That’s a remarkable achievement from which there is much to learn. But very few Indian political parties have been able to match Modi’s politics, like the Aam Aadmi Party, which captured the imagination of Delhi’s voters in December 2013 the same way Modi did nationally few months later.
Over the years, Kejriwal and his party have displayed a remarkable ability to learn and adapt. They have their ears firmly to the ground.
Early on in his tenure, CM Kejriwal used to hold almost daily press conferences, attacking PM Modi on each and every issue. It ensured his visibility and that of his party. But after a spate of losses in the state assembly elections and a complete wipe-out in the Delhi Lok Sabha, he toned down his rhetoric against Modi.
Kejriwal realised this Sehwag style of batting was not suitable against Modi, as PM’s approval ratings were very high among people. So Kejriwal and AAP adopted a more Dravid like approach to their innings. They stopped commenting on national issues and restricted themselves to local Delhi issues.
Two recent examples stand in sharp contrast to the earlier version of AAP. First is the JNU violence. While other leaders, like Priyanka Gandhi went and met the injured at the hospital, Kejriwal confined his sympathies to his tweets. On the CAA-NRC issue too, the Chief Minister hasn’t said much in the public domain except a television interview in which he politely dismantled BJP’s arguments by asking – Indians don’t have jobs, how then will the BJP provide jobs to Pakistanis and Bangladeshis whom they are inviting by offering citizenship?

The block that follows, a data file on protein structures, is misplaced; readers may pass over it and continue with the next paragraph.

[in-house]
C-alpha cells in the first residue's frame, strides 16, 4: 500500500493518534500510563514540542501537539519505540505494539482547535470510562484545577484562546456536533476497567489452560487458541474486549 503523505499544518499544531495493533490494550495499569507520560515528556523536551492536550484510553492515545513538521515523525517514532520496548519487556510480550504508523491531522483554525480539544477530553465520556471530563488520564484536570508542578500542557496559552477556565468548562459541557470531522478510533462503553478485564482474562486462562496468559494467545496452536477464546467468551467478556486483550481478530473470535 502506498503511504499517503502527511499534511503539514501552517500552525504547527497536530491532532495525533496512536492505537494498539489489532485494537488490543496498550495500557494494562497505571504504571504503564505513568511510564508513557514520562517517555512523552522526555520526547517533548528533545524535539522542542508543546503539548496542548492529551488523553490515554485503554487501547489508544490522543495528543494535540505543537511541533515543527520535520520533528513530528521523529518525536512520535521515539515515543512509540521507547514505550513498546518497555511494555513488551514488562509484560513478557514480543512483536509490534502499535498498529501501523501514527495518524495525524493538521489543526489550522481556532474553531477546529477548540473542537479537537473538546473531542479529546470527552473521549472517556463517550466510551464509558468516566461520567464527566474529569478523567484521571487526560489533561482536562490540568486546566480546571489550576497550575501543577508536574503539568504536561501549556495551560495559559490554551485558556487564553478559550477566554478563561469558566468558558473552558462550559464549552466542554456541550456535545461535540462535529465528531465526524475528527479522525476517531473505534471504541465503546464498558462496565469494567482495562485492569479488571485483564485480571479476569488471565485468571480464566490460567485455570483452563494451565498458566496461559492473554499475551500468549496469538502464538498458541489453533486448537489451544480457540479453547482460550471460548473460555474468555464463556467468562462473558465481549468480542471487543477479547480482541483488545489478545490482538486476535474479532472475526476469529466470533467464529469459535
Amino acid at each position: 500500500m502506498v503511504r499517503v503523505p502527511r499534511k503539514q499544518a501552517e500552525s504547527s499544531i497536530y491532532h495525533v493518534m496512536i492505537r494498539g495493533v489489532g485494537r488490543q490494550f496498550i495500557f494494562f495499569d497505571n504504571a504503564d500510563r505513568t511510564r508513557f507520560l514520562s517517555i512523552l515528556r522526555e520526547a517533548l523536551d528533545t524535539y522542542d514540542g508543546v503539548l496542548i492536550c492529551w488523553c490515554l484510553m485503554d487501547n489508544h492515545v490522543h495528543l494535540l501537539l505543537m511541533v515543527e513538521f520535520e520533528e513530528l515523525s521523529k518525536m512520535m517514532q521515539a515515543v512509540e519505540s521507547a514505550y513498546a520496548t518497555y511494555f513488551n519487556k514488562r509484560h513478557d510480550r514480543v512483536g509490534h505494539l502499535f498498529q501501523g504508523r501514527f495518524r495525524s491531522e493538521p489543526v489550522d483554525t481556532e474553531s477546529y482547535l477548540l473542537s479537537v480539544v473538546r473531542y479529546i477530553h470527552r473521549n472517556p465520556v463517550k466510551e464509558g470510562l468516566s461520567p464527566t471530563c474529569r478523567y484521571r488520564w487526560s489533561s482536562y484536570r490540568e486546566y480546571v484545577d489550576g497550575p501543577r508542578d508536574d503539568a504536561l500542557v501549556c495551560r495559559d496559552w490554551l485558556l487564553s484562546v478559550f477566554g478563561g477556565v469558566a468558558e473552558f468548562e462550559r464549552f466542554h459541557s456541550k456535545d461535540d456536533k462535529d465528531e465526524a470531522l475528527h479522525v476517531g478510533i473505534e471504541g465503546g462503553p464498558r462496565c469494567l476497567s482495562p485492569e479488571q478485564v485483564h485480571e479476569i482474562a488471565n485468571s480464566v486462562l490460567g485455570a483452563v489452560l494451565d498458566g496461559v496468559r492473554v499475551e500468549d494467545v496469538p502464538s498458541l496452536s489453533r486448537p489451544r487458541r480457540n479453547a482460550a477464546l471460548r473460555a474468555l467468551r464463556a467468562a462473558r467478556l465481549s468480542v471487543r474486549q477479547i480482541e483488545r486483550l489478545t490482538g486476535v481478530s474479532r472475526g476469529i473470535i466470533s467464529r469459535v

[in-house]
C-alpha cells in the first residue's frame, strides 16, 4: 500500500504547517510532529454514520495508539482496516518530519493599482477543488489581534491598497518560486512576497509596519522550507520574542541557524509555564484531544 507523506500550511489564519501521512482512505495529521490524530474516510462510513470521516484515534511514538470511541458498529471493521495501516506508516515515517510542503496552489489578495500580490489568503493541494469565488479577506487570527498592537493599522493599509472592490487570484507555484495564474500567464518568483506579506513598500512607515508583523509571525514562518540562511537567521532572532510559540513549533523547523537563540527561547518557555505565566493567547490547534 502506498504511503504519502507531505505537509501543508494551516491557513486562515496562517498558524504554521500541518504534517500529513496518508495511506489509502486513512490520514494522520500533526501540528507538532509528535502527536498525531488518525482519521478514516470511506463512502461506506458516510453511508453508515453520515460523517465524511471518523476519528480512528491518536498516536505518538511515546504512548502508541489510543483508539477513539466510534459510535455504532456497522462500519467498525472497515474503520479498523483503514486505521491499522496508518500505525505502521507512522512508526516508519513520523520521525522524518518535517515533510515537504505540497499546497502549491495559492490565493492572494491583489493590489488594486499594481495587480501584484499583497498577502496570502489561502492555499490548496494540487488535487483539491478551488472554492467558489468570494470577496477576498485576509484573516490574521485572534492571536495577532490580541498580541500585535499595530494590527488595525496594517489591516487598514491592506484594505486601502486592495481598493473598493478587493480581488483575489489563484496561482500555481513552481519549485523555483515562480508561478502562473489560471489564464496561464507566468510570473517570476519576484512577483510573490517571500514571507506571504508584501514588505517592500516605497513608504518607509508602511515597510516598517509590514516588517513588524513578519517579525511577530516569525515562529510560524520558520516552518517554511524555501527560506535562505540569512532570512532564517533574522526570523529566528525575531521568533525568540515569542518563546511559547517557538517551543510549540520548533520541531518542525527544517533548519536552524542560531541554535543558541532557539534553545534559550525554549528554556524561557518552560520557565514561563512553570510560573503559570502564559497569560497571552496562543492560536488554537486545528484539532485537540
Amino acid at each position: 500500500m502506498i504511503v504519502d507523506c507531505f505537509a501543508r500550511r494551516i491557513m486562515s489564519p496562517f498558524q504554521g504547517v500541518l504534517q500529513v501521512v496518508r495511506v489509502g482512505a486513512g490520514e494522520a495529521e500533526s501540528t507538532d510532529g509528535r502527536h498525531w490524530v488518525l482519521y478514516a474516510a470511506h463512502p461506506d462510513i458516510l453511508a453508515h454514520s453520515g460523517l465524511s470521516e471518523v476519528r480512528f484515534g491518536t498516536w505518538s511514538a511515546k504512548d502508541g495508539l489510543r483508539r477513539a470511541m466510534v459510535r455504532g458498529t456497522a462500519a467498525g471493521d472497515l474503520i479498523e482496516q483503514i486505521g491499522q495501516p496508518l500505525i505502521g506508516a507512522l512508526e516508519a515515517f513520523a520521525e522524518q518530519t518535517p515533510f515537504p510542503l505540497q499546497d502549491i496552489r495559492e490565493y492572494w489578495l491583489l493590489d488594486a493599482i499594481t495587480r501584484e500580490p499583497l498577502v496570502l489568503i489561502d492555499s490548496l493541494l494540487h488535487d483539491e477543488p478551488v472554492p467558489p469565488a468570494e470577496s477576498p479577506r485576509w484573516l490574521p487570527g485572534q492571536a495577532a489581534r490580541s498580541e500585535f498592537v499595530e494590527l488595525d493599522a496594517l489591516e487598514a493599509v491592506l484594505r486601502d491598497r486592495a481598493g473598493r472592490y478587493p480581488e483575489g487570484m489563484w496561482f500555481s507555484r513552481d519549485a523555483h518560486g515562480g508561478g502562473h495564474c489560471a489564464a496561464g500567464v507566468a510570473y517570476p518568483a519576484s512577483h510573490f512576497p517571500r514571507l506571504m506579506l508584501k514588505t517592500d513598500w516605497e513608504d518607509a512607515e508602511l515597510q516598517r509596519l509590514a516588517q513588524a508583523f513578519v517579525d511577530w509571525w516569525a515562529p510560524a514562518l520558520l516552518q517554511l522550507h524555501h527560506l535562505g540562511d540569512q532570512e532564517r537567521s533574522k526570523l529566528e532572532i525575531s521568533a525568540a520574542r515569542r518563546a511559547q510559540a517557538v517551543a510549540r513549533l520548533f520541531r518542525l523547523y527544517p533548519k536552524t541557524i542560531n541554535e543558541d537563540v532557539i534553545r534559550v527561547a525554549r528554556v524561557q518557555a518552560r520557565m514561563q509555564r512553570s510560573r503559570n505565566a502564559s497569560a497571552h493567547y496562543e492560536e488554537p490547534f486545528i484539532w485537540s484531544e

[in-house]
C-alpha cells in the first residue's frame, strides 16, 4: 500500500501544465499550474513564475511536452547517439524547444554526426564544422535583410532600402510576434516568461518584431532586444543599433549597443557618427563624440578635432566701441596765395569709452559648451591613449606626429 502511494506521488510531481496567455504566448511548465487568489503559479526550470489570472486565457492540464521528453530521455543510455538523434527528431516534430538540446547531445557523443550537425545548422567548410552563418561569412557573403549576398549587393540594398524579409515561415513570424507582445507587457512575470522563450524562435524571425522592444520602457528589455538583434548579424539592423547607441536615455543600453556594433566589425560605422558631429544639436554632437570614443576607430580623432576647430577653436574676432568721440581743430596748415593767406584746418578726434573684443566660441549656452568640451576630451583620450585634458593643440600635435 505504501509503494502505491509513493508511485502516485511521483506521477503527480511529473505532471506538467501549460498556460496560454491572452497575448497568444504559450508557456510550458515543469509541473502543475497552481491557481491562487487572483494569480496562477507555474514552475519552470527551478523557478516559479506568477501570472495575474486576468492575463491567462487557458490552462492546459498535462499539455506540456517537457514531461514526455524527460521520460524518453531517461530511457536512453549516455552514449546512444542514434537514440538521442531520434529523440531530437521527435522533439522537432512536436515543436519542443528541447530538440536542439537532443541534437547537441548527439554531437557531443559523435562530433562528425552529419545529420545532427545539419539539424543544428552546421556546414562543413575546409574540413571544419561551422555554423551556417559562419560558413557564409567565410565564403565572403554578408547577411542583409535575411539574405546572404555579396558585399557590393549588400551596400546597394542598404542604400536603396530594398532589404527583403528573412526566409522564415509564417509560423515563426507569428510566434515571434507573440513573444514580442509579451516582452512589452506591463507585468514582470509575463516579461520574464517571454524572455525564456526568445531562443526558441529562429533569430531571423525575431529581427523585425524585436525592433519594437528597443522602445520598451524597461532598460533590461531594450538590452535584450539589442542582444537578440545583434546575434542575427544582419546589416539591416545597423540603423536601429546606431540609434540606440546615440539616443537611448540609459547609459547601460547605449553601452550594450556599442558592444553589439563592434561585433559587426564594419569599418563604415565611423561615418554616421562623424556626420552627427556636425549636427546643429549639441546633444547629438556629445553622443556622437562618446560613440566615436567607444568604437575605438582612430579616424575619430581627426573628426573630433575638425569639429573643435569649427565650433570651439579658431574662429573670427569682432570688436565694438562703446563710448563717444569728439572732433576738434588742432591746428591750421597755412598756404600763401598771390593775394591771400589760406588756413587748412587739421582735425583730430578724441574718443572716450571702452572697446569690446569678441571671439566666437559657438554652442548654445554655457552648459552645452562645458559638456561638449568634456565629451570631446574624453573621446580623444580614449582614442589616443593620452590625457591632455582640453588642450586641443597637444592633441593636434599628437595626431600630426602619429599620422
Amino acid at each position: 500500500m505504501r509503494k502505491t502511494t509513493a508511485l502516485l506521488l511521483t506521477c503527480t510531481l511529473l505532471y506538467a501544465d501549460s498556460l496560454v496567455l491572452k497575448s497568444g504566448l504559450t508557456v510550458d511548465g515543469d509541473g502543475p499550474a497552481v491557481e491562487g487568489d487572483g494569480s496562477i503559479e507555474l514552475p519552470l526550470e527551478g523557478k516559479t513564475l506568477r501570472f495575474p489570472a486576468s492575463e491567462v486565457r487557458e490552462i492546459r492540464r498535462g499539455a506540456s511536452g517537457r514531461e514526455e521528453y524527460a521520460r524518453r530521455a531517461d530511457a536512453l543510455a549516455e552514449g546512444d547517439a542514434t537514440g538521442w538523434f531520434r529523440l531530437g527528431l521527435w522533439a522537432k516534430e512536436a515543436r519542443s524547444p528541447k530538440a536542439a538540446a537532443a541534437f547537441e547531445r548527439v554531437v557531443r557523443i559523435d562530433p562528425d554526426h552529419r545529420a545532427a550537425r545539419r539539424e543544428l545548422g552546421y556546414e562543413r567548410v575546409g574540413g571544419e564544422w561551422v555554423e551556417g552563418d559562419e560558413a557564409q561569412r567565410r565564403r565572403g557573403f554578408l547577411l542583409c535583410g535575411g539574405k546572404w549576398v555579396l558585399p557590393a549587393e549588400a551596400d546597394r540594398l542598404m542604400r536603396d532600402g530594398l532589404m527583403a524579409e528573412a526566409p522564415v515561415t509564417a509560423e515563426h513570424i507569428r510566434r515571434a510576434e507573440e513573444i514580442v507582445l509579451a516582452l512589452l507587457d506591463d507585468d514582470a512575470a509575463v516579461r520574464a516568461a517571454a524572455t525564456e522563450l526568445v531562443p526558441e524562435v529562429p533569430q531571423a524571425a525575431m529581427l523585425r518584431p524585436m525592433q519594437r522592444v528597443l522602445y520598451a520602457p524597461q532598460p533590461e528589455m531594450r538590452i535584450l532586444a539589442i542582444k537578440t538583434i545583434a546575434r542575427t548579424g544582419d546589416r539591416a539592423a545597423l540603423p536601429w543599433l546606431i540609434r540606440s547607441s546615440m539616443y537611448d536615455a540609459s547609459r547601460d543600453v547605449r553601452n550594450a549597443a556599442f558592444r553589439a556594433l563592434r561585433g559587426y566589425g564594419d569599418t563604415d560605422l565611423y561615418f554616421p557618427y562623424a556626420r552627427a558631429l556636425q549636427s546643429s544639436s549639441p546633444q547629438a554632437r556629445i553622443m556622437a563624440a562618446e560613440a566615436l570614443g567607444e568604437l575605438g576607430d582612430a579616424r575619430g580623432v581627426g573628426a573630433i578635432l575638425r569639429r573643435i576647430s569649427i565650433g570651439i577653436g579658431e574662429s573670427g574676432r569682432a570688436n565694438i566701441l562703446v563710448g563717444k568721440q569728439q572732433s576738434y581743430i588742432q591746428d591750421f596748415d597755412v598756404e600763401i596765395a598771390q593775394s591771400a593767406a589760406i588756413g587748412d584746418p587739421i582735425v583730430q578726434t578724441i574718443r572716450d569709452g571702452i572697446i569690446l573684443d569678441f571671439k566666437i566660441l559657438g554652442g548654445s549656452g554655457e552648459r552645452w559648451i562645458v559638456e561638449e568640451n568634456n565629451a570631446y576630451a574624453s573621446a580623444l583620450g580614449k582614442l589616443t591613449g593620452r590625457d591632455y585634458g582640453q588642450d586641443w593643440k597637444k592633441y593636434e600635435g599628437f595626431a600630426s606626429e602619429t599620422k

On other occasions, he has ducked questions on CAA-NRC. Despite BJP trying its level best to make CAA and JNU election issues in Delhi, AAP has succeeded in staying out of the debate. When BJP talks about national issues, AAP talks about local issues. AAP did not even attend the opposition meet on CAA-NRC which was held on 13th Jan 2020, nor has the top brass of AAP visited Shaheen Bagh, where women in their 90s braved Delhi’s coldest December in 100 years to protest against CAA.
Whether AAP’s campaign succeeds or fails, depends a lot on how tight the BJP and the Congress can bowl and field. So far, both parties have failed in nabbing the wicket of AAP’s pinch-hitting opener – Arvind Kejriwal.
The incumbent CM has made both parties pay for bowling a loose line and length. Bowl him a yorker, test him with a bouncer, do something, or be prepared to sit out for another five years.